Untamed wings of solitude

Ebonnie Hollenbeck’s new exhibit depicts wild animals in their rawest form

Ebonnie Hollenbeck
Image by: Tiffany Lam
Ebonnie Hollenbeck

Ebonnie Hollenbeck’s on the hunt and you’re her prey.

Hollenbeck, BFA ’13, has successfully concocted a striking fusion of science and nature in her exhibit Into Your Hideout IV.

In this installation, the Project Room’s walls are patterned with black trees, creating a forest scene.

The paint seemingly trickles down the trunks, reminiscent of animal saliva or blood. This hunting imagery is Hollenbeck’s almost obsessive subject matter in a lot of her work.

I noticed bullets lying on the ground and lone feathers hanging in the air — the remnants of some ominous event.

The forest-painted walls gave me the feeling I was being watched between the trees.

I almost expected to hear a branch snap under my feet.

This unsettling effect quietly sneaks up on the viewer.

The most striking part of the exhibit was the chandelier-like cluster of splayed wings and window panes dangling from the ceiling. I couldn’t help but continuously look above my ahead at what was suspended there.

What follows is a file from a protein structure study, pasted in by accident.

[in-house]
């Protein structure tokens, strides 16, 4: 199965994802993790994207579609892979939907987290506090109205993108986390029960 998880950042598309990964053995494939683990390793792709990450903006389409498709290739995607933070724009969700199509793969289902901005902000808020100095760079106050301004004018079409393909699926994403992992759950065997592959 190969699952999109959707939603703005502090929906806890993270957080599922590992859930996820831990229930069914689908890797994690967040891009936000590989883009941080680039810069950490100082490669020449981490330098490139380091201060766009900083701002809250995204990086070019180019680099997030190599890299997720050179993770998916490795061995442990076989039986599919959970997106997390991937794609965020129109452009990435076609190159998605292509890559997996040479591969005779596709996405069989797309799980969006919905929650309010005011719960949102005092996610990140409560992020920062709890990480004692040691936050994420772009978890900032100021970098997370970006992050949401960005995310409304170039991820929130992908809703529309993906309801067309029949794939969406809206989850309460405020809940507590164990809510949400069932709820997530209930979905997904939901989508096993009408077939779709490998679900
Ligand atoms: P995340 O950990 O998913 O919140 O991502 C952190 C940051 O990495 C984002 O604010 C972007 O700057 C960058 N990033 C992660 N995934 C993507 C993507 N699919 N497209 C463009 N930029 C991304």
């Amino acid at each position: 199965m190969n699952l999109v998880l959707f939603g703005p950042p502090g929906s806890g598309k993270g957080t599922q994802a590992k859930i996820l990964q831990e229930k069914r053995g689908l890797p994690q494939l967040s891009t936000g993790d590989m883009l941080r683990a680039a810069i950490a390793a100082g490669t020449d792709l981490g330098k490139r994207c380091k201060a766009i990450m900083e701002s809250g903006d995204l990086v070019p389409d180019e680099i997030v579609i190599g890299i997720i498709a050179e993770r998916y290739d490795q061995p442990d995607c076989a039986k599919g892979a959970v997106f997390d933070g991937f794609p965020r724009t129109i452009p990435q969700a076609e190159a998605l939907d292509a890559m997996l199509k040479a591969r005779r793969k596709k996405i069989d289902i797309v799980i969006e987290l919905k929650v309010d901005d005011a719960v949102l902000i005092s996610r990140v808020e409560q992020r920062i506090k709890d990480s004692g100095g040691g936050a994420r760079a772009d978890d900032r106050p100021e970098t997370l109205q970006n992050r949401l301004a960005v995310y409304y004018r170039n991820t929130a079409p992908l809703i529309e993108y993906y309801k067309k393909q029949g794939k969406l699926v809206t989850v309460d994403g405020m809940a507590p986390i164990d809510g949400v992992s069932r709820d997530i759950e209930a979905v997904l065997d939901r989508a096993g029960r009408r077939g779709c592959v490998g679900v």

Although the artist’s mother bred domesticated animals for pet shops, Hollenbeck says in her artist’s statement that she’s drawn to more untamed and wild animals.

Hollenbeck astutely points out that, in a sense, she performs the very themes she’s interested in expressing. Those of hunting and being hunted.

The artist scavenges for feathers and hunts down deer skulls for her artwork. Knowing that each material used in the exhibit was hand-picked was impressive, but also creepy.

Two deer skulls, acquired from a Quebec hunting trip, are attached half-way up the wall opposite the entrance. Their eeriness was matched by the Canadian geese and macaw feathers found hanging in the space.

Because the Project Room is tucked away in Union Gallery, the exhibit truly becomes a “hideout” or refuge from the outside world.

Earlier, I couldn’t quite put my finger on what the winged pieces called to mind, but then it hit me — they reminded me of the moment of impact when a bird collides with a window.

The feathers are spread out in panic, yet they’re jarringly still, like a horrific snapshot in time. The show is initially a welcome recluse, but simultaneously unnerving.

Into Your Hideout IV blurs the line between safe and sinister by making you question whether you are observing the exhibit or it’s observing you.

Into Your Hideout IV is on exhibit in the Project Room of Union Gallery until Nov. 27.


Art Review, Ebonnie Hollenbeck, Into Your Hideout IV, Union Gallery

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